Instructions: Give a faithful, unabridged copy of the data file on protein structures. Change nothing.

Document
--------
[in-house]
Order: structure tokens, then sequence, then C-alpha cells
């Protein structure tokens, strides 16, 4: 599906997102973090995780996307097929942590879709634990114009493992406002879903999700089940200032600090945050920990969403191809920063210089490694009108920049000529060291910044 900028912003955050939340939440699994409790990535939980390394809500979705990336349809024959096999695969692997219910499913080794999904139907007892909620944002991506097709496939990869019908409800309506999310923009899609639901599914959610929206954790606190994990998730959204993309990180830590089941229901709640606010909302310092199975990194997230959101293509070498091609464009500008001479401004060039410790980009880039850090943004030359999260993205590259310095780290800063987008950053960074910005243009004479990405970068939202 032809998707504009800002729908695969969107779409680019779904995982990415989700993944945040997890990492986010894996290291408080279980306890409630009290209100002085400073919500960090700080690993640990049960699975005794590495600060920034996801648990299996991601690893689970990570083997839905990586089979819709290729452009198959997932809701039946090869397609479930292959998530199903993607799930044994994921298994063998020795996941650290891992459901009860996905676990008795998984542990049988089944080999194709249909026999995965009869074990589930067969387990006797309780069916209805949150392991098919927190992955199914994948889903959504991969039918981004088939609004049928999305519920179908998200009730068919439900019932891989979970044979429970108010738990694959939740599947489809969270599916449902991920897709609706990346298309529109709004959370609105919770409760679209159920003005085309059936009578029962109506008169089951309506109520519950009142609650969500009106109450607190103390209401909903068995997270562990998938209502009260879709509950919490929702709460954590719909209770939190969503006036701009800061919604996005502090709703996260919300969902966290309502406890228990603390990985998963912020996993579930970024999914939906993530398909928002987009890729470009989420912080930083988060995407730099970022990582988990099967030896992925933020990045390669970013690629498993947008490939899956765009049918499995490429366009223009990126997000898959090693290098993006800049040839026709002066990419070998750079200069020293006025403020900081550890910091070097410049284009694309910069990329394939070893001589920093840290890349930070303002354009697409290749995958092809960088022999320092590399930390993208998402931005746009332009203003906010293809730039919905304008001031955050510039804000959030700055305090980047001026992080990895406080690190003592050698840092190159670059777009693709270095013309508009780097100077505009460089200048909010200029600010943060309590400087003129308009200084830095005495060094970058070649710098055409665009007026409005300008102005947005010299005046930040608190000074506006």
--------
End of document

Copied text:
[in-house]
Order: structure tokens, then sequence, then C-alpha cells
């Protein structure tokens, strides 16, 4: 599906997102973090995780996307097929942590879709634990114009493992406002879903999700089940200032600090945050920990969403191809920063210089490694009108920049000529060291910044 900028912003955050939340939440699994409790990535939980390394809500979705990336349809024959096999695969692997219910499913080794999904139907007892909620944002991506097709496939990869019908409800309506999310923009899609639901599914959610929206954790606190994990998730959204993309990180830590089941229901709640606010909302310092199975990194997230959101293509070498091609464009500008001479401004060039410790980009880039850090943004030359999260993205590259310095780290800063987008950053960074910005243009004479990405970068939202 032809998707504009800002729908695969969107779409680019779904995982990415989700993944945040997890990492986010894996290291408080279980306890409630009290209100002085400073919500960090700080690993640990049960699975005794590495600060920034996801648990299996991601690893689970990570083997839905990586089979819709290729452009198959997932809701039946090869397609479930292959998530199903993607799930044994994921298994063998020795996941650290891992459901009860996905676990008795998984542990049988089944080999194709249909026999995965009869074990589930067969387990006797309780069916209805949150392991098919927190992955199914994948889903959504991969039918981004088939609004049928999305519920179908998200009730068919439900019932891989979970044979429970108010738990694959939740599947489809969270599916449902991920897709609706990346298309529109709004959370609105919770409760679209159920003005085309059936009578029962109506008169089951309506109520519950009142609650969500009106109450607190103390209401909903068995997270562990998938209502009260879709509950919490929702709460954590719909209770939190969503006036701009800061919604996005502090709703996260919300969902966290309502406890228990603390990985998963912020996993579930970024999914939906993530398909928002987009890729470009989420912080930083988060995407730099970022990582988990099967030896992925933020990045390669970013690629498993947008490939899956765009049918499995490429366009223009990126997000898959090693290098993006800049040839026709002066990419070998750079200069020293006025403020900081550890910091070097410049284009694309910069990329394939070893001589920093840290890349930070303002354009697409290749995958092809960088022999320092590399930390993208998402931005746009332009203003906010293809730039919905304008001031955050510039804000959030700055305090980047001026992080990895406080690190003592050698840092190159670059777009693709270095013309508009780097100077505009460089200048909010200029600010943060309590400087003129308009200084830095005495060094970058070649710098055409665009007026409005300008102005947005010299005046930040608190000074506006």